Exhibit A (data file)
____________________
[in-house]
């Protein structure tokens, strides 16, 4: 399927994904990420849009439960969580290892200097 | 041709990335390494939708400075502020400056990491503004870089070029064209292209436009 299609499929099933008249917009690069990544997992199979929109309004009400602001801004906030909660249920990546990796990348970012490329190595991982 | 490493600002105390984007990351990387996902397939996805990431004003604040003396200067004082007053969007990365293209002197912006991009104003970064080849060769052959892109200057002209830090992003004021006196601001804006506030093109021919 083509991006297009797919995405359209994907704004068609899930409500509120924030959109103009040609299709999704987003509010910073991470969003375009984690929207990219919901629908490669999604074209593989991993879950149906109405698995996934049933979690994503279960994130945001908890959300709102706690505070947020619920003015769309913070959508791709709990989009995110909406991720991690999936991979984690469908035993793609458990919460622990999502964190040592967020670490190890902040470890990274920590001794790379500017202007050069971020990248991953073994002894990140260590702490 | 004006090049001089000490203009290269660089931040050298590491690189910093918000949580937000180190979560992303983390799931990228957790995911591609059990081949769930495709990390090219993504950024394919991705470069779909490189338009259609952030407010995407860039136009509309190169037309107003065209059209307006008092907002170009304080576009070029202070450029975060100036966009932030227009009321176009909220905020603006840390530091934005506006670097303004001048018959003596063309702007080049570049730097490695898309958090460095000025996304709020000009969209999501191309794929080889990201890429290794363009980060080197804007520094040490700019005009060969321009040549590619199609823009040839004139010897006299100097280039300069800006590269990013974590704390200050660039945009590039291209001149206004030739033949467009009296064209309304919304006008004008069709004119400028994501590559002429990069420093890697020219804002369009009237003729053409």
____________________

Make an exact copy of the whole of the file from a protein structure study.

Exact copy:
[in-house]
């Protein structure tokens, strides 16, 4: 399927994904990420849009439960969580290892200097 | 041709990335390494939708400075502020400056990491503004870089070029064209292209436009 299609499929099933008249917009690069990544997992199979929109309004009400602001801004906030909660249920990546990796990348970012490329190595991982 | 490493600002105390984007990351990387996902397939996805990431004003604040003396200067004082007053969007990365293209002197912006991009104003970064080849060769052959892109200057002209830090992003004021006196601001804006506030093109021919 083509991006297009797919995405359209994907704004068609899930409500509120924030959109103009040609299709999704987003509010910073991470969003375009984690929207990219919901629908490669999604074209593989991993879950149906109405698995996934049933979690994503279960994130945001908890959300709102706690505070947020619920003015769309913070959508791709709990989009995110909406991720991690999936991979984690469908035993793609458990919460622990999502964190040592967020670490190890902040470890990274920590001794790379500017202007050069971020990248991953073994002894990140260590702490 | 004006090049001089000490203009290269660089931040050298590491690189910093918000949580937000180190979560992303983390799931990228957790995911591609059990081949769930495709990390090219993504950024394919991705470069779909490189338009259609952030407010995407860039136009509309190169037309107003065209059209307006008092907002170009304080576009070029202070450029975060100036966009932030227009009321176009909220905020603006840390530091934005506006670097303004001048018959003596063309702007080049570049730097490695898309958090460095000025996304709020000009969209999501191309794929080889990201890429290794363009980060080197804007520094040490700019005009060969321009040549590619199609823009040839004139010897006299100097280039300069800006590269990013974590704390200050660039945009590039291209001149206004030739033949467009009296064209309304919304006008004008069709004119400028994501590559002429990069420093890697020219804002369009009237003729053409």